The Kentucky Transportation Cabinet Thursday issued guidelines for selecting three teams that will compete to build a new I-65 bridge in downtown Louisville and rebuild interstate connections on both sides of the Ohio River. The Request for Qualifications (RFQ) seeks design-build teams of bridge- and road-building professionals that will be judged on their proven experience, innovative ideas, inclusion of minorities and women in the workforce and ability to deliver the best value on schedule, according to a press release from the Kentucky Transportation Cabinet.
Thursday's spring-like temperatures in the 60s could also bring spring-like thunderstorms and tornadoes - particularly along the state's Interstate 64 corridor. It will be windy Thursday across most of Kentucky with guests of 20 to 30 mph possible. The culprit is an area of low pressure approaching from the west. Thunderstorms are possible.
Both the US Labor Secretary and the nation’s “Second Lady” today visited Bluegrass Community and Technical College. It was part of a three day national tour of community colleges. They advocated a new Obama administration initiative aimed at training more workers. The issue is important to Biden, who’s an English professor at a community college in Virginia.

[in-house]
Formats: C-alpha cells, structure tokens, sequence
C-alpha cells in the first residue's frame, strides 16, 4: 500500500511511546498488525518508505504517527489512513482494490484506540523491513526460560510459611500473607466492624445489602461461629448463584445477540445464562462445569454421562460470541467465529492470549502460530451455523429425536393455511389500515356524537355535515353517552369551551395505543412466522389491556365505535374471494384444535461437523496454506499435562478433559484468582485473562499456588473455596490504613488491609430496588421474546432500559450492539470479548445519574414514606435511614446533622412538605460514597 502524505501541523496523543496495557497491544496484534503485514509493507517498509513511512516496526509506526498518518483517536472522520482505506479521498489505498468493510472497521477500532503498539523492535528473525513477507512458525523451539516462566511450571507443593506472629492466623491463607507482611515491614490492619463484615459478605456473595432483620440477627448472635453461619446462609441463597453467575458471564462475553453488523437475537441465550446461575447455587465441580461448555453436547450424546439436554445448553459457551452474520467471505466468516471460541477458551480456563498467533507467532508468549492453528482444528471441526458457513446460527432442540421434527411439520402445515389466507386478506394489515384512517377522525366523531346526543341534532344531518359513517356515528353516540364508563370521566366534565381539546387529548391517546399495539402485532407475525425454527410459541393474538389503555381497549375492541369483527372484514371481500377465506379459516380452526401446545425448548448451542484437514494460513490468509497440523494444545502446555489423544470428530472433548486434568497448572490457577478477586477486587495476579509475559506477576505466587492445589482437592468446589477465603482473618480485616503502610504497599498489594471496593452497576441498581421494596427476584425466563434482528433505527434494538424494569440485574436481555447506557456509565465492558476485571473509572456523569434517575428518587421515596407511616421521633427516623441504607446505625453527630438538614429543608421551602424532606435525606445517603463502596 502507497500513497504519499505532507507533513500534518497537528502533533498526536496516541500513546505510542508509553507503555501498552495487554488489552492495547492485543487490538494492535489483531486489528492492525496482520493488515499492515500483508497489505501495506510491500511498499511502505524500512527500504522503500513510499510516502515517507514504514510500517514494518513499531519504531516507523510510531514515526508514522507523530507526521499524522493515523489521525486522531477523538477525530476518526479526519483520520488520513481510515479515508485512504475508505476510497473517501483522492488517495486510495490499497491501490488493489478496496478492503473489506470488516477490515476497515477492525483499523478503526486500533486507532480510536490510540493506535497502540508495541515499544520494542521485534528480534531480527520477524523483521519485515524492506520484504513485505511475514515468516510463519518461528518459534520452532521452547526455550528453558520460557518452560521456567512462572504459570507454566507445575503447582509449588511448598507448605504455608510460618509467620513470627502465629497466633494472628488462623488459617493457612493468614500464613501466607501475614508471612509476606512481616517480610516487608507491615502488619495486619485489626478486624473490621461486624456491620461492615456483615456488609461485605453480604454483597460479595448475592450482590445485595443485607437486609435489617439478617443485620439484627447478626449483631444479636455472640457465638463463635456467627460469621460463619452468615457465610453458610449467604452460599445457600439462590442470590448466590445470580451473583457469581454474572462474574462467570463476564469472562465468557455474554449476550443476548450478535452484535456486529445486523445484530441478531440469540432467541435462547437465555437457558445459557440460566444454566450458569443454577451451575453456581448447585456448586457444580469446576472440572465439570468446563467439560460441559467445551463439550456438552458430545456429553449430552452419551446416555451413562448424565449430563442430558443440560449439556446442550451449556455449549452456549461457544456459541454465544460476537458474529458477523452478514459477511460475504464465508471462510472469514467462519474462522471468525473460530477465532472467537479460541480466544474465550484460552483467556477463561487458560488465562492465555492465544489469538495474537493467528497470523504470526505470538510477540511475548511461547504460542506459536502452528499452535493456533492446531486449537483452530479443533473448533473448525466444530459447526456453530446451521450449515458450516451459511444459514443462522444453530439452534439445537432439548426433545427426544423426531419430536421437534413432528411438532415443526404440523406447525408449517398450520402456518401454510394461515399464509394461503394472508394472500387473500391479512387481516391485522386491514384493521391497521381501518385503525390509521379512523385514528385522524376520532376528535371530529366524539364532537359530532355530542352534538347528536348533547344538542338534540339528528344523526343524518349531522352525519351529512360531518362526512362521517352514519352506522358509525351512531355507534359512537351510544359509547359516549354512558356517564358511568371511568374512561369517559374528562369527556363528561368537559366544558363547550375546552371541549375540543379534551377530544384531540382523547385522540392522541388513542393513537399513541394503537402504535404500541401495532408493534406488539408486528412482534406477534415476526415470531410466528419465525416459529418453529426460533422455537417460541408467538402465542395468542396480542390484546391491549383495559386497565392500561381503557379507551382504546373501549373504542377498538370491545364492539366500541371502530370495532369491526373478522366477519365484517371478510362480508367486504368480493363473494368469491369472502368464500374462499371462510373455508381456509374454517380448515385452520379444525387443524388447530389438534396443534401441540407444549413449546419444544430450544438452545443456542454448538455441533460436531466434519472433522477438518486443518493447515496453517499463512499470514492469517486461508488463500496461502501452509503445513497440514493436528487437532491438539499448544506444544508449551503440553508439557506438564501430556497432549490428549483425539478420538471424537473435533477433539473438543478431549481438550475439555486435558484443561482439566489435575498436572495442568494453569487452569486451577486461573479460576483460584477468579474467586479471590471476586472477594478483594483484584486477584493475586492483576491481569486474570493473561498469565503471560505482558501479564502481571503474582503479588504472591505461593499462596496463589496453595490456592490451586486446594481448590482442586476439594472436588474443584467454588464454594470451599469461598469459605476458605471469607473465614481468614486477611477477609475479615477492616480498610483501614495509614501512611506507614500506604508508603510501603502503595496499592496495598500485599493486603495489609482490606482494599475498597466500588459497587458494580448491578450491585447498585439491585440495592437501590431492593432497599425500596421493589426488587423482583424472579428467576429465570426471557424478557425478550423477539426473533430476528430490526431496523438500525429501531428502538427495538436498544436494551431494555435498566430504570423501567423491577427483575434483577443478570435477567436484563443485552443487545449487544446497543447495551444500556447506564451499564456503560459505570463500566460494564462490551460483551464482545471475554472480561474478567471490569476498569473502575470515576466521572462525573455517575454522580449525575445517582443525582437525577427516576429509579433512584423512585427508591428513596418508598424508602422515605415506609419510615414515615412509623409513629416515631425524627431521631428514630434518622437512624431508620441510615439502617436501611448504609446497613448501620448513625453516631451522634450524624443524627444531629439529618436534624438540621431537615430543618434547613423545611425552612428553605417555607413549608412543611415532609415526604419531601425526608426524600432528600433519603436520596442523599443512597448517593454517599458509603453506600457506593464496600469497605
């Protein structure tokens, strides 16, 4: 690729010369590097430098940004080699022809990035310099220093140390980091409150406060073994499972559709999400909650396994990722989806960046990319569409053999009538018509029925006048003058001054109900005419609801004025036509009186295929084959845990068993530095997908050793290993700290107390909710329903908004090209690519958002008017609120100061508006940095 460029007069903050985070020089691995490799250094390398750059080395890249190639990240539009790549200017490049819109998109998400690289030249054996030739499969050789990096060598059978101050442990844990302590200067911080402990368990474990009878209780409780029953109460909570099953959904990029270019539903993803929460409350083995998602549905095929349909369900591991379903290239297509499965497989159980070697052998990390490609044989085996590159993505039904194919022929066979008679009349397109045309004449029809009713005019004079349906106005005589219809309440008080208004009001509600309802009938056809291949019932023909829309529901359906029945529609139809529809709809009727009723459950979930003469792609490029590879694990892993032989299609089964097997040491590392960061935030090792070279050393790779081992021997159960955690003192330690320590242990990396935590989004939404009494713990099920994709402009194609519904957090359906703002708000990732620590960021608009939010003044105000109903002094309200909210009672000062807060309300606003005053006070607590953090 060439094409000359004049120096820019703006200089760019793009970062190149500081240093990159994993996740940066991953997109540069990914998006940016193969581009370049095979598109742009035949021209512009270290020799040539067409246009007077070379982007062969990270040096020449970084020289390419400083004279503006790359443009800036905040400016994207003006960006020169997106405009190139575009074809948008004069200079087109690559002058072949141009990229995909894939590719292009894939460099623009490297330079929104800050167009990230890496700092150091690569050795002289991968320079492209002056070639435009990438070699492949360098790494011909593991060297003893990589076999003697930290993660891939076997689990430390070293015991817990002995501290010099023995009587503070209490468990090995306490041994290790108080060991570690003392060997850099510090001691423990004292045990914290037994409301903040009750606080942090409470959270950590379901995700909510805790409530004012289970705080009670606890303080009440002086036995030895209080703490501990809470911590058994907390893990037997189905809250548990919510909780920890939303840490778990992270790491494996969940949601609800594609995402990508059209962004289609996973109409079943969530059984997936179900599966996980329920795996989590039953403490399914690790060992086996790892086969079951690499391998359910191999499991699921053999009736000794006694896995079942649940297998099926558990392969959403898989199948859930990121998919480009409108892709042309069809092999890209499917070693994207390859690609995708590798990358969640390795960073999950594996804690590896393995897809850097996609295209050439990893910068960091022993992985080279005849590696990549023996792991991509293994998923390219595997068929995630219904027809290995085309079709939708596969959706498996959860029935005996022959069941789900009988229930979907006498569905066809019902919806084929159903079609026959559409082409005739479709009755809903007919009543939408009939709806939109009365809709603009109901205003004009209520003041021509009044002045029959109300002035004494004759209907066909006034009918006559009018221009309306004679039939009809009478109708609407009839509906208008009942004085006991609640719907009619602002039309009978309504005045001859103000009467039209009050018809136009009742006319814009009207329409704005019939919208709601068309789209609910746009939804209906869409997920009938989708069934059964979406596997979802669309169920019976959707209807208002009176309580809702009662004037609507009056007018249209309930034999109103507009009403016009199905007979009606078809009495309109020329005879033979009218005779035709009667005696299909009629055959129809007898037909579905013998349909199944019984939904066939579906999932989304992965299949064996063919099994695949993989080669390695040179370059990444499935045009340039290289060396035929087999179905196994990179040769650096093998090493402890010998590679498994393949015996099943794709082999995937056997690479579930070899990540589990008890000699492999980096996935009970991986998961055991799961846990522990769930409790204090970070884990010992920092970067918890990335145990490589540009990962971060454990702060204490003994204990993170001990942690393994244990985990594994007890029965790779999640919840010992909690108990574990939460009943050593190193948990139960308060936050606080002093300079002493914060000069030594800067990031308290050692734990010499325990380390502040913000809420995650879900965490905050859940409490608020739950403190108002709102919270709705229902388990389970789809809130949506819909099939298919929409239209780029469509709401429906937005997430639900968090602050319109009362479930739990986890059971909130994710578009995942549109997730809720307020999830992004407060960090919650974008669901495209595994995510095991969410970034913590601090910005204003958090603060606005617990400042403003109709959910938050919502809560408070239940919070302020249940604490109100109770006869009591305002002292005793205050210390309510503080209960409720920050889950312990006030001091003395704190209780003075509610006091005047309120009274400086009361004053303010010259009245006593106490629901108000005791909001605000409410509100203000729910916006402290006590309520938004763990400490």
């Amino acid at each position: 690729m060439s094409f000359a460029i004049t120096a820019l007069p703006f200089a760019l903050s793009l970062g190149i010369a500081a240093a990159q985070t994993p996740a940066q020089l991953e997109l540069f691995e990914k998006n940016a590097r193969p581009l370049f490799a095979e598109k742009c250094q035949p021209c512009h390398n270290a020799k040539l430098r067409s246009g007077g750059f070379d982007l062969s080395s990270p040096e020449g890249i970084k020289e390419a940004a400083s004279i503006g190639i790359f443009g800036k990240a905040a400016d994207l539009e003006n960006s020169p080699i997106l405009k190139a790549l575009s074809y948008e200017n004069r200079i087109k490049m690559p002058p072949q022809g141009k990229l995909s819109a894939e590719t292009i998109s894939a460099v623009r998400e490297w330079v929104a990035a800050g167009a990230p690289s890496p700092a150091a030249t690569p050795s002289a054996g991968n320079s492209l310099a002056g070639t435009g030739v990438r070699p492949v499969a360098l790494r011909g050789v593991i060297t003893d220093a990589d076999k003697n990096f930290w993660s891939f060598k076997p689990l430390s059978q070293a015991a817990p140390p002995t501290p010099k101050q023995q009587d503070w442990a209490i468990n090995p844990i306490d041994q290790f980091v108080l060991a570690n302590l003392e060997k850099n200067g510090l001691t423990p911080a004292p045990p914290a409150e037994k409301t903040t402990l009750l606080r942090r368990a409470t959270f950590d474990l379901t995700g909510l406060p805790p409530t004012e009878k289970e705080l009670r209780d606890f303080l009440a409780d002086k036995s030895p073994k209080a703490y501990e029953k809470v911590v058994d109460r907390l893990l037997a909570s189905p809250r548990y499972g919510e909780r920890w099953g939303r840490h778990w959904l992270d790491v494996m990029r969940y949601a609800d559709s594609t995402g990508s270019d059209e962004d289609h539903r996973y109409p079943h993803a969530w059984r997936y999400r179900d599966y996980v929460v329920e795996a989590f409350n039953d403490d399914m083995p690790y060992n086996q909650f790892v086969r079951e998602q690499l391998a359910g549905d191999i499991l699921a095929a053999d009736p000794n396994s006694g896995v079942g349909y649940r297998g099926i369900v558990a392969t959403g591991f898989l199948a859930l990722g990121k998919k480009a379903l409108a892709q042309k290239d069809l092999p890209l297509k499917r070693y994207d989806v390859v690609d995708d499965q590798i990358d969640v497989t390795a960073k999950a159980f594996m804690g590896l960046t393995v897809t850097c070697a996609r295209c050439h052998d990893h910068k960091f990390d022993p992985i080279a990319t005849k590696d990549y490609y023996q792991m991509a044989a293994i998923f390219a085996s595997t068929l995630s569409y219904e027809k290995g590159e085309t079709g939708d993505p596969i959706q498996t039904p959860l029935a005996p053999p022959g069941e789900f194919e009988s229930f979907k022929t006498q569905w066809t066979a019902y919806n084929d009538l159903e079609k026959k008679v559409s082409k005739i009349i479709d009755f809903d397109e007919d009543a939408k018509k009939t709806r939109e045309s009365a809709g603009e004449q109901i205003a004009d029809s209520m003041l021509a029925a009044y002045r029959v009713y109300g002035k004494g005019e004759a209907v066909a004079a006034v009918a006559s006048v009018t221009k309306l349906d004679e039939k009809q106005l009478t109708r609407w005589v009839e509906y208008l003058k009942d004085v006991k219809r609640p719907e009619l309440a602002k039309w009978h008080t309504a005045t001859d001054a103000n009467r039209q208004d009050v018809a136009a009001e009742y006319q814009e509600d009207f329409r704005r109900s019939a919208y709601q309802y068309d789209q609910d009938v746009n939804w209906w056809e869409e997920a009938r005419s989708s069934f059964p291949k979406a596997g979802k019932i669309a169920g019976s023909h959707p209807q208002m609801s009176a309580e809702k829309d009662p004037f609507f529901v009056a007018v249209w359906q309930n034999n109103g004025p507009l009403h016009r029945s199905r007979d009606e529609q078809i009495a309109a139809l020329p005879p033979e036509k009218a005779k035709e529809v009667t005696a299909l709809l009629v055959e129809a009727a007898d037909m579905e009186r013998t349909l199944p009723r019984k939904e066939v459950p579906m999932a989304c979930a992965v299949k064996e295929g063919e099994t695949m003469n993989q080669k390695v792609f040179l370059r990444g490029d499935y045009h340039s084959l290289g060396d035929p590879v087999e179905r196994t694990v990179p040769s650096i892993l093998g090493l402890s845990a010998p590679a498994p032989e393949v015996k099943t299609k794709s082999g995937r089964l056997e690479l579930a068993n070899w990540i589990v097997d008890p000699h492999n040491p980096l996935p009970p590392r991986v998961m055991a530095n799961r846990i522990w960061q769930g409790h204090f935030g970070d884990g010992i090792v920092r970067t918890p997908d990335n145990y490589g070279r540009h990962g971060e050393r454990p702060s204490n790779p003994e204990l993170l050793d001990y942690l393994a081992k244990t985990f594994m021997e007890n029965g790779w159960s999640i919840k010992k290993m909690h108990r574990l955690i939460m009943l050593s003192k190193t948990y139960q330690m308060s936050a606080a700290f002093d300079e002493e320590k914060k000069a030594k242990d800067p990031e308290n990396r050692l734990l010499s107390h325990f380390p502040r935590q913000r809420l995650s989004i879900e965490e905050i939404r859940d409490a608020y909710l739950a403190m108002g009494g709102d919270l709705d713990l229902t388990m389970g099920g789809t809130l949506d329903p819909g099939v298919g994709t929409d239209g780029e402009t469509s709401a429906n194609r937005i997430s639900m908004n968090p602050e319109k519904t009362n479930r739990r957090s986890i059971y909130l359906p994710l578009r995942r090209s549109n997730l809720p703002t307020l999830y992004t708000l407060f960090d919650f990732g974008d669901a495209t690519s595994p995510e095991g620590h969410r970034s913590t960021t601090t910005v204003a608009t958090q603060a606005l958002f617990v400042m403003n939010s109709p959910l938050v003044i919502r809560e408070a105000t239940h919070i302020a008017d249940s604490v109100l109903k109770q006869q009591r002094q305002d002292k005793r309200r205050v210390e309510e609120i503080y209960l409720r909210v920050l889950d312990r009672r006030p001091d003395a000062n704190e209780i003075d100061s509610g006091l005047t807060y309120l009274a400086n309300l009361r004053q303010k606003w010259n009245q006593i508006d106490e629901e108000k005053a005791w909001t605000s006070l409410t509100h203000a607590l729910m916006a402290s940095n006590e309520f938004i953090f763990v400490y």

Mitt Romney says his experience in private equity taking over troubled companies would make him a good manager of America's economy. So we're reporting on companies that Bain Capital bought while Romney was in charge of the firm. This morning, we told the story of one that went bust. Here's the story of one that succeeded.
Originally published on Thu February 23, 2012 5:26 pm
War correspondents have always been at the short end of the actuarial tables. Life insurance salesmen do not pester them. No war is safe, and no correspondent is bulletproof.
But the rules of the game have been changing, and the recent deaths in Syria of two prominent correspondents, Anthony Shadid of The New York Times and Marie Colvin, an American working for Britain's Sunday Times, show how this line of work has grown even riskier.
Facing a financial crisis, the United States Postal Service announced that 223 processing facilities have been "found feasible for consolidation, all or in part." Of the 264 processing facilities studied, only 35 are set to remain open.